Instead of a real look at black culture, Hispanic culture or any specific culture, we get “uniculture.” That’s how Felicia Henderson, creator of the Showtime series “Soul Food” and a newly minted executive producer of a BET family sitcom “Reed Between the Lines,” describes much of our current television universe. Henderson, who has served as a writer and producer for shows such as “The Fresh Prince of Bel-Air,” “Gossip Girl” and “Fringe,” says the major networks often show diverse casts, but not true cultural differences. “I celebrate multicultural casting, but my concern is that these shows and these characters are only physically multicultural, physically multiethnic,” she says.
Network TV does feature sitcoms and dramas that attempt to talk about race and difference. For better or worse, some even make it a punch line, with race and ethnicity exaggerated for comic effect. We also see shows with black female leads, ABC’s “Scandal” and NBC’s upcoming drama “Infamous,” along with mixed-race casts. But the worlds they pretend to inhabit are not ones in which anyone really lives. It’s one TV cultural universe, with no room for ethnic difference, even among ethnic characters.
For that difference, you need to go to cable. That’s where black television shows that highlight the black experience can be found, separated from the rest of the viewing public. Magic Johnson just launched a new network, called Aspire, that will cater to black families. Part of this reflects how television is increasingly being created for and consumed by niche markets. Black channels for black viewers. Food Networks for cupcake lovers. Sports channels for football fanatics. Niche cable channels for the niche way we live.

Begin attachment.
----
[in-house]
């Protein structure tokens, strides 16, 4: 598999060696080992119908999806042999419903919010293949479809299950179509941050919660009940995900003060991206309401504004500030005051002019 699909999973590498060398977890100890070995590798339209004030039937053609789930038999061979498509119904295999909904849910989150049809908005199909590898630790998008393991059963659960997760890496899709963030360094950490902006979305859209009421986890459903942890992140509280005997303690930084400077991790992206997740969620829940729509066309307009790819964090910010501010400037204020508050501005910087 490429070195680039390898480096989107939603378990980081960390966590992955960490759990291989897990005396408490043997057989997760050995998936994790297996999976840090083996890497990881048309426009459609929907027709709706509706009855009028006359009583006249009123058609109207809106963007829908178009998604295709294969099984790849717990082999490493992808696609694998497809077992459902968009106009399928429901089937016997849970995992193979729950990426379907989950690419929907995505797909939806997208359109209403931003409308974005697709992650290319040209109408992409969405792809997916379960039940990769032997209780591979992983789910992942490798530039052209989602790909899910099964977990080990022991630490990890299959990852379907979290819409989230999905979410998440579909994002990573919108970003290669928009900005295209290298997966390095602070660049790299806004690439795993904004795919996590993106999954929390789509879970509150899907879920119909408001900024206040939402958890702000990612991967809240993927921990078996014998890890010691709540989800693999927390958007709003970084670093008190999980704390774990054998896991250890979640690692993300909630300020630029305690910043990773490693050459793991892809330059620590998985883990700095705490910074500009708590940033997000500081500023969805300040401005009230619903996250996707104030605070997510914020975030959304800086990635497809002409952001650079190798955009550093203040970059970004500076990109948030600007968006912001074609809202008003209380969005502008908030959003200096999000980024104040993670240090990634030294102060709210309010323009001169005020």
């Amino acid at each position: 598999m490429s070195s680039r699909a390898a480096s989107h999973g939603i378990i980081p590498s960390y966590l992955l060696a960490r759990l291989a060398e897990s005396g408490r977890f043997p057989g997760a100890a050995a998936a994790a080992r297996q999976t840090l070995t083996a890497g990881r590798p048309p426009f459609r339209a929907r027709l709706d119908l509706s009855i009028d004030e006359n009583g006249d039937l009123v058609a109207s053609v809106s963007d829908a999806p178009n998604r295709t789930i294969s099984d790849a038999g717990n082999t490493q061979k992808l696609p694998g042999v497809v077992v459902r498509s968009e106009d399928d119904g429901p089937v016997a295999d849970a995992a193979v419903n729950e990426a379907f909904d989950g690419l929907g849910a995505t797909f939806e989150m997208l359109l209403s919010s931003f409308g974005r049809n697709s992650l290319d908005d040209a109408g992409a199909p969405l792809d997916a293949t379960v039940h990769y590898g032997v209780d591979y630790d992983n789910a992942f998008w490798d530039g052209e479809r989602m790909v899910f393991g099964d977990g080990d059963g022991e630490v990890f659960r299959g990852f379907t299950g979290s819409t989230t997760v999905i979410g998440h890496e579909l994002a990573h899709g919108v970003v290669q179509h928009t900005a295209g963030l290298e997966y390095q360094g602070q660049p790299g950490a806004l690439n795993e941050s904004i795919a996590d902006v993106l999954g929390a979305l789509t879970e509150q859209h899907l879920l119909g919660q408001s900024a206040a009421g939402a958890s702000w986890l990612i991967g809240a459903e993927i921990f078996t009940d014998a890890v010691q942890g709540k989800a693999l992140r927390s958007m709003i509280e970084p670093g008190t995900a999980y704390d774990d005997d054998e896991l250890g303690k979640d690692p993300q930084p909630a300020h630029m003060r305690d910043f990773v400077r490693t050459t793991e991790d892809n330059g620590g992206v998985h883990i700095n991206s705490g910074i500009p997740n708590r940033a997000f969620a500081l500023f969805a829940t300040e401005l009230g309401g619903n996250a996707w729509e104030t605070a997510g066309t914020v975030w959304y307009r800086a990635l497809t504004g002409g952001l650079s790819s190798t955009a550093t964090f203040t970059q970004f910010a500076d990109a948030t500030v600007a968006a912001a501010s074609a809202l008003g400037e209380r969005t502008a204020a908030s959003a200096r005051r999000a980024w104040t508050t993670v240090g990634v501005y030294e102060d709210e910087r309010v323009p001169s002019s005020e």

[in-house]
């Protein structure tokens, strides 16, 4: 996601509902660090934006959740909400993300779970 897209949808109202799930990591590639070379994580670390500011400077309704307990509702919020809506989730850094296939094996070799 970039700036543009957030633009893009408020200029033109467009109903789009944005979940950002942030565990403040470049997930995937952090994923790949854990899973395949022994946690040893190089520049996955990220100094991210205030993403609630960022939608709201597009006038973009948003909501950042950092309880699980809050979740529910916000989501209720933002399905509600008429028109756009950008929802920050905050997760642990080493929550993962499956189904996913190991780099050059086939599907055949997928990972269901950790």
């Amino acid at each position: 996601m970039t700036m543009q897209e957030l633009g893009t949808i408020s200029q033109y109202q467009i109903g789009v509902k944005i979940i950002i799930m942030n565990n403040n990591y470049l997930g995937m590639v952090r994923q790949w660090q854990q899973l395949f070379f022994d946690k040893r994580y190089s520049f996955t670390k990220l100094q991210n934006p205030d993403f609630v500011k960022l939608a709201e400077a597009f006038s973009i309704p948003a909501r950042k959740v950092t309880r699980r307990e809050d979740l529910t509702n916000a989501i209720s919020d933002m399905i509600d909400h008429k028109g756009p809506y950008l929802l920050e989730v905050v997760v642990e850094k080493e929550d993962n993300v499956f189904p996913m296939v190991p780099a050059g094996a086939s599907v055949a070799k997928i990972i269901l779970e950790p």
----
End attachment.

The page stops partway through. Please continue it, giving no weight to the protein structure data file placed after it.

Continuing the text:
Film historian Don Bogle says that although blacks and other groups participate in an integrated workforce, when we come home, we really “live in two different cultures.” That’s not an inherently bad thing, he says, but it would be good if network television attempted to reflect those differences rather than run away from them. Without these depictions, “African American culture and life becomes invisible for the mainstream audience.”
The most recent census figures show that although the number of interracial relationships and families is rising, most of us still live in communities with people who look like us. In 2010, William Frey, a demographer at the Brookings Institution, found that the average white person lives in an area that is 79 percent white; the average black person lives in an area that is 46 percent black; and that 45 percent of Hispanics live in Hispanic neighborhoods. The pattern extends socially as well, with a Pew Research Center study finding that 86 percent of Americans have a friend from another race. But when you start to look at groups of people — that is, more than one friend from another race — the numbers drop off.